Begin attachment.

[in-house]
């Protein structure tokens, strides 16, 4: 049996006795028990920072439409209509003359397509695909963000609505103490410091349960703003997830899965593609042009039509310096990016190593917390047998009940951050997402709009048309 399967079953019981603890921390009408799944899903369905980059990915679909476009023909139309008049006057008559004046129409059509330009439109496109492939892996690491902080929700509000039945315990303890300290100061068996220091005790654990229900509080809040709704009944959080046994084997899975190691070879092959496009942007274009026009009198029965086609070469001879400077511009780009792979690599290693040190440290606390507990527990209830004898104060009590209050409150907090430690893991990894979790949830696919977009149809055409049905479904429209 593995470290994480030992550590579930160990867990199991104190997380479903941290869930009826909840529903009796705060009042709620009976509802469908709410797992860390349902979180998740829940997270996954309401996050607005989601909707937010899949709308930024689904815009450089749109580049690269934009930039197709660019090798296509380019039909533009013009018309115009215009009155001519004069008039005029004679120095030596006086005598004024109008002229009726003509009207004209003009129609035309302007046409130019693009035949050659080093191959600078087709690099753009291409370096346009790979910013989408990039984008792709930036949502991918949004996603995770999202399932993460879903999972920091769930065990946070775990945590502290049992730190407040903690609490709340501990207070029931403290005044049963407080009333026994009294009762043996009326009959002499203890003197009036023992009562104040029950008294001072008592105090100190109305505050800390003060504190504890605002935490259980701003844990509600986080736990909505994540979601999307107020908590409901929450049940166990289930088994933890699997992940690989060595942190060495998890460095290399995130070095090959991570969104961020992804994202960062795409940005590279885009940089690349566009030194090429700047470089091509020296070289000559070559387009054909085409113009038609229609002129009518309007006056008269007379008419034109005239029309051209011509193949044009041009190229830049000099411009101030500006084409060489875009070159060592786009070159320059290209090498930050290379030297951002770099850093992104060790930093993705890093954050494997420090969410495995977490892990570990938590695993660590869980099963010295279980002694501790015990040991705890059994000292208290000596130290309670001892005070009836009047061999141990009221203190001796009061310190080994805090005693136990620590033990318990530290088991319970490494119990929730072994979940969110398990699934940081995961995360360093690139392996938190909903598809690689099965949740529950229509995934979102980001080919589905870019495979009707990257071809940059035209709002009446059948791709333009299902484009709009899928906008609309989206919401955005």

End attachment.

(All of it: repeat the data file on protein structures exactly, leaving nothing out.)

[in-house]
């Protein structure tokens, strides 16, 4: 049996006795028990920072439409209509003359397509695909963000609505103490410091349960703003997830899965593609042009039509310096990016190593917390047998009940951050997402709009048309 399967079953019981603890921390009408799944899903369905980059990915679909476009023909139309008049006057008559004046129409059509330009439109496109492939892996690491902080929700509000039945315990303890300290100061068996220091005790654990229900509080809040709704009944959080046994084997899975190691070879092959496009942007274009026009009198029965086609070469001879400077511009780009792979690599290693040190440290606390507990527990209830004898104060009590209050409150907090430690893991990894979790949830696919977009149809055409049905479904429209 593995470290994480030992550590579930160990867990199991104190997380479903941290869930009826909840529903009796705060009042709620009976509802469908709410797992860390349902979180998740829940997270996954309401996050607005989601909707937010899949709308930024689904815009450089749109580049690269934009930039197709660019090798296509380019039909533009013009018309115009215009009155001519004069008039005029004679120095030596006086005598004024109008002229009726003509009207004209003009129609035309302007046409130019693009035949050659080093191959600078087709690099753009291409370096346009790979910013989408990039984008792709930036949502991918949004996603995770999202399932993460879903999972920091769930065990946070775990945590502290049992730190407040903690609490709340501990207070029931403290005044049963407080009333026994009294009762043996009326009959002499203890003197009036023992009562104040029950008294001072008592105090100190109305505050800390003060504190504890605002935490259980701003844990509600986080736990909505994540979601999307107020908590409901929450049940166990289930088994933890699997992940690989060595942190060495998890460095290399995130070095090959991570969104961020992804994202960062795409940005590279885009940089690349566009030194090429700047470089091509020296070289000559070559387009054909085409113009038609229609002129009518309007006056008269007379008419034109005239029309051209011509193949044009041009190229830049000099411009101030500006084409060489875009070159060592786009070159320059290209090498930050290379030297951002770099850093992104060790930093993705890093954050494997420090969410495995977490892990570990938590695993660590869980099963010295279980002694501790015990040991705890059994000292208290000596130290309670001892005070009836009047061999141990009221203190001796009061310190080994805090005693136990620590033990318990530290088991319970490494119990929730072994979940969110398990699934940081995961995360360093690139392996938190909903598809690689099965949740529950229509995934979102980001080919589905870019495979009707990257071809940059035209709002009446059948791709333009299902484009709009899928906008609309989206919401955005």